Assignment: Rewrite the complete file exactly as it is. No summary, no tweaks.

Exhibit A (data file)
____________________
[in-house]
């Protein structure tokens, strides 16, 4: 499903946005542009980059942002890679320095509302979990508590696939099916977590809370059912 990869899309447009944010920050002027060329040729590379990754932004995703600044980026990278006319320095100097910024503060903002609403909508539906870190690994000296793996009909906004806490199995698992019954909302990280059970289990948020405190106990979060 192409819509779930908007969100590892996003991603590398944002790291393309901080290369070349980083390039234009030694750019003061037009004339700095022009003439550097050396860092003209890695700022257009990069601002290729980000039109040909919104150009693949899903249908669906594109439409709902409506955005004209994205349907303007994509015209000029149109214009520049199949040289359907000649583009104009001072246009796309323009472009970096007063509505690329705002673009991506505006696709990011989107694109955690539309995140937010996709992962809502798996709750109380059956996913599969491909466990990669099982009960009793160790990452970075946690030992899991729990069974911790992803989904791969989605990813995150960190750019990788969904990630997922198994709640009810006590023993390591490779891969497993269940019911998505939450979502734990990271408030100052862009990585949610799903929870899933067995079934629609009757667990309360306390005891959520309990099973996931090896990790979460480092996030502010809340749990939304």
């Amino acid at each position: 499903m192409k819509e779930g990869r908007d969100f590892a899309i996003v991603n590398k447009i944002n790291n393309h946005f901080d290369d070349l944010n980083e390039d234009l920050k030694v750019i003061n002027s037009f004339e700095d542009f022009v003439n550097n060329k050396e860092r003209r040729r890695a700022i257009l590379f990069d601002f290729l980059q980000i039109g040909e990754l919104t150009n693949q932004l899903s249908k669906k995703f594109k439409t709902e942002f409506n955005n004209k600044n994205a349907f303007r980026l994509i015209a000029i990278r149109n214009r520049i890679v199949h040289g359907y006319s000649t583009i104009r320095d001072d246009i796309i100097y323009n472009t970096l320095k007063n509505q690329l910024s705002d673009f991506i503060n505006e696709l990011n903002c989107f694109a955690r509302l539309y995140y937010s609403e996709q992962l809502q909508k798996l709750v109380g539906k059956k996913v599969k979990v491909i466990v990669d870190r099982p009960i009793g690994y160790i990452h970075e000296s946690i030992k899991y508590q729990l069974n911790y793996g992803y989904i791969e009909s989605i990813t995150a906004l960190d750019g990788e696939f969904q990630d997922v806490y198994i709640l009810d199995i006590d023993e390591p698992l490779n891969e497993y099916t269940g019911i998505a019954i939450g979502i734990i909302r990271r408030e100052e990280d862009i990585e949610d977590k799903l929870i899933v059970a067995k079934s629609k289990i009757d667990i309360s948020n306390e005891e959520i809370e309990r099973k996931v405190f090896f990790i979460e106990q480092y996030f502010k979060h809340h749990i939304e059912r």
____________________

[in-house]
């Protein structure tokens, strides 16, 4: 499903946005542009980059942002890679320095509302979990508590696939099916977590809370059912 990869899309447009944010920050002027060329040729590379990754932004995703600044980026990278006319320095100097910024503060903002609403909508539906870190690994000296793996009909906004806490199995698992019954909302990280059970289990948020405190106990979060 192409819509779930908007969100590892996003991603590398944002790291393309901080290369070349980083390039234009030694750019003061037009004339700095022009003439550097050396860092003209890695700022257009990069601002290729980000039109040909919104150009693949899903249908669906594109439409709902409506955005004209994205349907303007994509015209000029149109214009520049199949040289359907000649583009104009001072246009796309323009472009970096007063509505690329705002673009991506505006696709990011989107694109955690539309995140937010996709992962809502798996709750109380059956996913599969491909466990990669099982009960009793160790990452970075946690030992899991729990069974911790992803989904791969989605990813995150960190750019990788969904990630997922198994709640009810006590023993390591490779891969497993269940019911998505939450979502734990990271408030100052862009990585949610799903929870899933067995079934629609009757667990309360306390005891959520309990099973996931090896990790979460480092996030502010809340749990939304």
């Amino acid at each position: 499903m192409k819509e779930g990869r908007d969100f590892a899309i996003v991603n590398k447009i944002n790291n393309h946005f901080d290369d070349l944010n980083e390039d234009l920050k030694v750019i003061n002027s037009f004339e700095d542009f022009v003439n550097n060329k050396e860092r003209r040729r890695a700022i257009l590379f990069d601002f290729l980059q980000i039109g040909e990754l919104t150009n693949q932004l899903s249908k669906k995703f594109k439409t709902e942002f409506n955005n004209k600044n994205a349907f303007r980026l994509i015209a000029i990278r149109n214009r520049i890679v199949h040289g359907y006319s000649t583009i104009r320095d001072d246009i796309i100097y323009n472009t970096l320095k007063n509505q690329l910024s705002d673009f991506i503060n505006e696709l990011n903002c989107f694109a955690r509302l539309y995140y937010s609403e996709q992962l809502q909508k798996l709750v109380g539906k059956k996913v599969k979990v491909i466990v990669d870190r099982p009960i009793g690994y160790i990452h970075e000296s946690i030992k899991y508590q729990l069974n911790y793996g992803y989904i791969e009909s989605i990813t995150a906004l960190d750019g990788e696939f969904q990630d997922v806490y198994i709640l009810d199995i006590d023993e390591p698992l490779n891969e497993y099916t269940g019911i998505a019954i939450g979502i734990i909302r990271r408030e100052e990280d862009i990585e949610d977590k799903l929870i899933v059970a067995k079934s629609k289990i009757d667990i309360s948020n306390e005891e959520i809370e309990r099973k996931v405190f090896f990790i979460e106990q480092y996030f502010k979060h809340h749990i939304e059912r």